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The Price of Degenerate Art

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  • Kim Oosterlinck

Abstract

This paper analyzes, on basis of an original database of close to 3 000 canvasses sold during the war in Drouot, the main French auction house, the evolution of the art market in occupied France. Based on hedonic regressions, it shows that by all standards the market experienced a massive boom. Our index increases from a value of 100 in December 1940 to more than 500 in February 1943 after which a marked decline occurred up till November 1943. The paper also analyzes the impact on the market of a given state policy regarding acceptable taste. The paper shows that the price of the paintings viewed as “degenerate” by the Nazis mimicked those of the art market in general and this up till June 1944 when their price increases once more whereas the general index decreases slightly.

Suggested Citation

  • Kim Oosterlinck, 2009. "The Price of Degenerate Art," Working Papers CEB 09-031.RS, ULB -- Universite Libre de Bruxelles.
  • Handle: RePEc:sol:wpaper:09-031
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    References listed on IDEAS

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    1. Frey, Bruno S. & Eichenberger, Reiner, 1995. "On the rate of return in the art market: Survey and evaluation," European Economic Review, Elsevier, vol. 39(3-4), pages 528-537, April.
    2. Ginsburgh, Victor & Mei, Jianping & Moses, Michael, 2006. "The Computation of Prices Indices," Handbook of the Economics of Art and Culture, Elsevier.
    3. James Pesando & Pauline Shum, 1999. "The Returns to Picasso's Prints and to Traditional Financial Assets, 1977 to 1996," Journal of Cultural Economics, Springer;The Association for Cultural Economics International, vol. 23(3), pages 181-190, August.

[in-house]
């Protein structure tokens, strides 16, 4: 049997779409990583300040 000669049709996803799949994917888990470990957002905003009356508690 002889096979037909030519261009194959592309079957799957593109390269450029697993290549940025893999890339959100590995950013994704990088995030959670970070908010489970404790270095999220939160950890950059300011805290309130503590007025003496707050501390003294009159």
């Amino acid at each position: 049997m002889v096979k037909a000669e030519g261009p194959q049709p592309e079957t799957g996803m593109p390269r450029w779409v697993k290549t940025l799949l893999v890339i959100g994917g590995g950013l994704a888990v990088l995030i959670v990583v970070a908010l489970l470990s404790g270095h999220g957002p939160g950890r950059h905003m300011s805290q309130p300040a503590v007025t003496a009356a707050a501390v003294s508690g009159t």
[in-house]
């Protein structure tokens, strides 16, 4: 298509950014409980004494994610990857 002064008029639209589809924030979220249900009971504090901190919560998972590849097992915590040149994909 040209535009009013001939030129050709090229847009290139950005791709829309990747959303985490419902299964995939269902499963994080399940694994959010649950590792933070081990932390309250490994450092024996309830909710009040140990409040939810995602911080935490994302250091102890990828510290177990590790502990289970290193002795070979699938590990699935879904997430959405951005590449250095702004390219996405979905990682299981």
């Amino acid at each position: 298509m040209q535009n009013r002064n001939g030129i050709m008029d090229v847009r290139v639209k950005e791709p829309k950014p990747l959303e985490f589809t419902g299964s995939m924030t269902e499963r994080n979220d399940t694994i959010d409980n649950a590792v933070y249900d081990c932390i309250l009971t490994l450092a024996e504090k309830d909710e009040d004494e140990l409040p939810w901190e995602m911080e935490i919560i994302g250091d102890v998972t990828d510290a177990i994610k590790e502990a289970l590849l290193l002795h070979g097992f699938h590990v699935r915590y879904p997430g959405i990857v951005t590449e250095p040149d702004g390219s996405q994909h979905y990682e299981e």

4. Baumol, William J, 1986. "Unnatural Value: Or Art Investment as Floating Crap Game," American Economic Review, American Economic Association, vol. 76(2), pages 10-14, May.
    5. Jianping Mei & Michael Moses, 2002. "Art as an Investment and the Underperformance of Masterpieces," American Economic Review, American Economic Association, vol. 92(5), pages 1656-1668, December.
    6. Luc Renneboog & Christophe Spaenjers, 2013. "Buying Beauty: On Prices and Returns in the Art Market," Management Science, INFORMS, vol. 59(1), pages 36-53, February.
    7. Goetzmann, William N, 1993. "Accounting for Taste: Art and the Financial Markets over Three Centuries," American Economic Review, American Economic Association, vol. 83(5), pages 1370-1376, December.
    8. Victor Ginsburgh & David Throsby, 2006. "Handbook of the Eonomics of Art and Culture," ULB Institutional Repository 2013/152412, ULB -- Universite Libre de Bruxelles.
    9. Pesando, James E, 1993. "Art as an Investment: The Market for Modern Prints," American Economic Review, American Economic Association, vol. 83(5), pages 1075-1089, December.
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    Citations

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    Cited by:

    1. Geraldine David, 2014. "Is Art Really a Safe Haven? Evidence from the French Art Market During WWI," Working Papers CEB 14-025, ULB -- Universite Libre de Bruxelles.
    2. Bocart, Fabian Y.R.P. & Hafner, Christian M., 2012. "Econometric analysis of volatile art markets," Computational Statistics & Data Analysis, Elsevier, vol. 56(11), pages 3091-3104.
    3. Geraldine David & Kim Oosterlinck, 2012. "War, Inflation, Monetary Reform and the Art Market," Working Papers 0012, European Historical Economics Society (EHES).
    4. Geraldine David & Kim Oosterlinck, 2011. "War, Inflation, Monetary Reforms and the Art Market .The Belgian Art market (1944 – 1951)," Working Papers CEB 11-055, ULB -- Universite Libre de Bruxelles.

    More about this item

    Keywords

    Art market; Art investments; Degenerate art; Economics of occupation; Hedonic Regression; World War Two;

    JEL classification:

    • N44 - Economic History - - Government, War, Law, International Relations, and Regulation - - - Europe: 1913-
    • Z11 - Other Special Topics - - Cultural Economics - - - Economics of the Arts and Literature

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